The main suspect in the Parsons Green bombing was only arrested because he was wearing a Chelsea football top as he prepared to flee the country, it has been claimed.
A sharp-eyed police officer saw him loitering near the departure area for a cross-Channel ferry and thought he was acting suspiciously.
When the officer approached the young man he recognised him from a CCTV image that had been circulated to ports officials, sources say.
The suspect told the officer that he was waiting for a friend before catching the ferry to Holland but the officer arrested him and alerted senior officers.
Ahmed Hassan, 18, had allegedly fled by bus after leaving a bomb on the District Line nearly 24 hours earlier. The scene is pictured
The Parsons Green tube bomb, which was in a white tub and carried in a Lidl cooler bag, exploded at about 8.20am after the bomber set a timer and left the tube at Putney Bridge
Ahmed Hassan, 18, had allegedly fled by bus after leaving a bomb on the District Line nearly 24 hours earlier.
Contrary to previous reports, police had not yet been able to identify and track their suspect when the officer spotted him.
Investigators believe he planned to board a ferry on foot and pay for the ticket in cash.
The Parsons Green tube bomb, which was in a white tub and carried in a Lidl cooler bag, exploded at about 8.20am after the bomber set a timer and left the tube at Putney Bridge.
The device was packed with knives and screwdrivers in an apparent attempt to cause as much death and injury as possible. An injured victim is pictured being led away from the scene
The device was packed with knives and screwdrivers in an apparent attempt to cause as much death and injury as possible.
Investigators say the knives and screwdrivers would have acted as flying shrapnel to magnify the deadly effect of the bomb.
The detonator, which was made using TATP – the same explosive used in the Manchester Arena attack – sent a fireball halfway down the carriage, one source said.
The tube carriage was packed with schoolchildren and commuters. One of the 30 victims is still in hospital with ‘life changing’ burns to her legs, hands and face.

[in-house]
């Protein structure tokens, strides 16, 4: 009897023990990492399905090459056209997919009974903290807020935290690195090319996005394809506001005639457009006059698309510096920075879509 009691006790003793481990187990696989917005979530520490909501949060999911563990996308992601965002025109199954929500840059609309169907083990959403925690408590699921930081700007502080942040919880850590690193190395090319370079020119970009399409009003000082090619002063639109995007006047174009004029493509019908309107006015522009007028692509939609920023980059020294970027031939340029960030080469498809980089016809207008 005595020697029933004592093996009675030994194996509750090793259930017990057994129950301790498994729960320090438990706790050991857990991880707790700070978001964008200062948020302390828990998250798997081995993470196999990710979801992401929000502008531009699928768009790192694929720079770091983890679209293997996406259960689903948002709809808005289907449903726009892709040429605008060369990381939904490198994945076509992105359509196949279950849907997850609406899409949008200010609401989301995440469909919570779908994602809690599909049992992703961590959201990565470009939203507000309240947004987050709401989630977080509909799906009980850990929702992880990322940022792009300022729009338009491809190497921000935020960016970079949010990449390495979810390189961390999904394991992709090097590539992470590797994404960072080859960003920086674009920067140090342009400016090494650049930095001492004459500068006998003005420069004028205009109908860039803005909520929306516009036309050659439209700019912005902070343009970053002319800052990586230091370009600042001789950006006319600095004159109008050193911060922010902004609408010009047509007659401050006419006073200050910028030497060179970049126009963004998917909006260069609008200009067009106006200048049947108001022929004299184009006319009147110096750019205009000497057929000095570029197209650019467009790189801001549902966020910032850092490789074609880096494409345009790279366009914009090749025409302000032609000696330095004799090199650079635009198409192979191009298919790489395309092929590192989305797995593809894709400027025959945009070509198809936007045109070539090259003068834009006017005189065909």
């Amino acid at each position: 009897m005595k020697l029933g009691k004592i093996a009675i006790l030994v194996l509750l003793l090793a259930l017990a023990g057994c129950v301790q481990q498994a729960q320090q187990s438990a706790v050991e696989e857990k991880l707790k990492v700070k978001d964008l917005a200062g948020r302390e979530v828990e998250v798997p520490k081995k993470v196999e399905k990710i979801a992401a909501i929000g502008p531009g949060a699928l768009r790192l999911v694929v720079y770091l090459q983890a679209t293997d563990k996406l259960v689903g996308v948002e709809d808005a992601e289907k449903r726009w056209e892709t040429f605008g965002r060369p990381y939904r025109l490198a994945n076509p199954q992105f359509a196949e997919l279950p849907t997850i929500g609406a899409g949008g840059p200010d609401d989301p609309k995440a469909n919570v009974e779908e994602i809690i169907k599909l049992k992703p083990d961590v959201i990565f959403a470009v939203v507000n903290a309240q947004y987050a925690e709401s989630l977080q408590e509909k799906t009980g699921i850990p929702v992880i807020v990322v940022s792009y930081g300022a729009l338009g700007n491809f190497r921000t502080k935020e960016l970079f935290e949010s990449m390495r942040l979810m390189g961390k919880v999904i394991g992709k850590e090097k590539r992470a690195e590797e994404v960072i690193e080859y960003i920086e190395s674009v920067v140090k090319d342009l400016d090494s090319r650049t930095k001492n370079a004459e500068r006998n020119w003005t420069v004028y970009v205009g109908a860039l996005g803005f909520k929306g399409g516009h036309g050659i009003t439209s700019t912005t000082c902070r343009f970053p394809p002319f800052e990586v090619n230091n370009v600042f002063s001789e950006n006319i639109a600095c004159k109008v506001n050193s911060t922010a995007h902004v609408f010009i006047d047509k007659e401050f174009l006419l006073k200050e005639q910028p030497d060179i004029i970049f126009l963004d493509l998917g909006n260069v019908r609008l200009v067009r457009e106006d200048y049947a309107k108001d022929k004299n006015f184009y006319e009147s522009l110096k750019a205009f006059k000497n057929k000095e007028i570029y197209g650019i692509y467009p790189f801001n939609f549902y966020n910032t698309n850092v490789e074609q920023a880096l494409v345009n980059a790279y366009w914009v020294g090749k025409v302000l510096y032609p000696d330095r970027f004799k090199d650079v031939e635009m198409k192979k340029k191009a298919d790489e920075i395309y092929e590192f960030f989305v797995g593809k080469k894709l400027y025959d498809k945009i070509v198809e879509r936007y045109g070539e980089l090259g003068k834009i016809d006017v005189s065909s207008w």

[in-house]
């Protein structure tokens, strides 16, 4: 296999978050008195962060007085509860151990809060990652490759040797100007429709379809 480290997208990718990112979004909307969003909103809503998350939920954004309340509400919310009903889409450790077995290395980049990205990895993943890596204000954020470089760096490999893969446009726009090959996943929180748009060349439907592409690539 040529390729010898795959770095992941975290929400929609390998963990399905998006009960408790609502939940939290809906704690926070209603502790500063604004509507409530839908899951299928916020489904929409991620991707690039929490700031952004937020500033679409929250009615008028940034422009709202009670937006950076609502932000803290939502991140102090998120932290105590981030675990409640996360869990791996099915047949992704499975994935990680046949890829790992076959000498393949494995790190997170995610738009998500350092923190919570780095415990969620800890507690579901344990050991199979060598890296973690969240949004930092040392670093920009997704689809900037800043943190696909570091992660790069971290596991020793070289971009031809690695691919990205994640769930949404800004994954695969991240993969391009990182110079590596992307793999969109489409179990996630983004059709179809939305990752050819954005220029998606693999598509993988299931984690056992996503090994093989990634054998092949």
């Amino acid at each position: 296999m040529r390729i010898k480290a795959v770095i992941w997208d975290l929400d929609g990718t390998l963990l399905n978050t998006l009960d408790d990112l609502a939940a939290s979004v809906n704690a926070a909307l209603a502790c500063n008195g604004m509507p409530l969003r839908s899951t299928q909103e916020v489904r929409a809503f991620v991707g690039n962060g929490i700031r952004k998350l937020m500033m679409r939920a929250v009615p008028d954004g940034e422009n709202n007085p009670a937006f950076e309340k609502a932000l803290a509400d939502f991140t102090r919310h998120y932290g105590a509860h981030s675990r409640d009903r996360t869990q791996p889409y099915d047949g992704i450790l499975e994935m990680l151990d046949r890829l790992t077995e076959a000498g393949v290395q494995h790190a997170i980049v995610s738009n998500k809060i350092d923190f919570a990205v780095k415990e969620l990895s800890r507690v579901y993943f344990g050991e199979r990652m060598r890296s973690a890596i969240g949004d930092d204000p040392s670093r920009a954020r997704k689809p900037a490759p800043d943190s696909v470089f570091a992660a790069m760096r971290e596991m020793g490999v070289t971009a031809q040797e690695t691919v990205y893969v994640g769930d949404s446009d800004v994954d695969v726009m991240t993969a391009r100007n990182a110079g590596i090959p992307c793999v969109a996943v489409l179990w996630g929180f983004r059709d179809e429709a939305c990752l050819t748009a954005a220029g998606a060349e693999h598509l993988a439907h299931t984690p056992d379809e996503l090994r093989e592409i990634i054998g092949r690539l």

Scientists at the Defence Science and Technology Laboratory (DSTL) in Kent are still trying to establish why the main charge – which was made from several hundred grams of TATP, a homemade explosive dubbed ‘Mother of Satan’ – did not go off.
The tube carriage was packed with schoolchildren and commuters. One of the 30 victims is still in hospital with “life changing” burns to her legs, hands and face
Some of the chemicals had been bought on the Amazon website at the end of August, sources revealed.
Hassan had been living in Sunbury in Surrey with foster parents Penny Jones, 71, a former prison guard, and her husband Ron Jones, 89, a former warehouse worker, who had fostered 268 children and were awarded the MBE in 2010.
Hassan arrived in Britain in 2015 when he is understood to have lived in an immigration hostel and told immigration officials that both his parents were killed in Iraq.
He is said to have been quiet and studious and a keen photographer and had studied English and maths at a local college.
Mr and Mrs Jones’s son, Spencer, 45, said at the weekend: ‘I want people to know they are loving, caring people. They don’t deserve what’s happened to them. Their only crime has been seeing a child and wanting to love them, wanting to try and treat them as a human being.’
Hassan is charged with the attempted murder of travellers on a District Line train from Wimbledon on September 15 under section 1(1) of the Criminal Attempts Act 1981
A second charge alleges he maliciously used triacetone triperoxide (TATP) or another explosive substance to cause an explosion of a nature likely to endanger life or cause serious injury to property, contrary to section two of the Explosive Substances Act 1883.
Six people who were arrested in London, Newport and Cardiff have all been released without charge.
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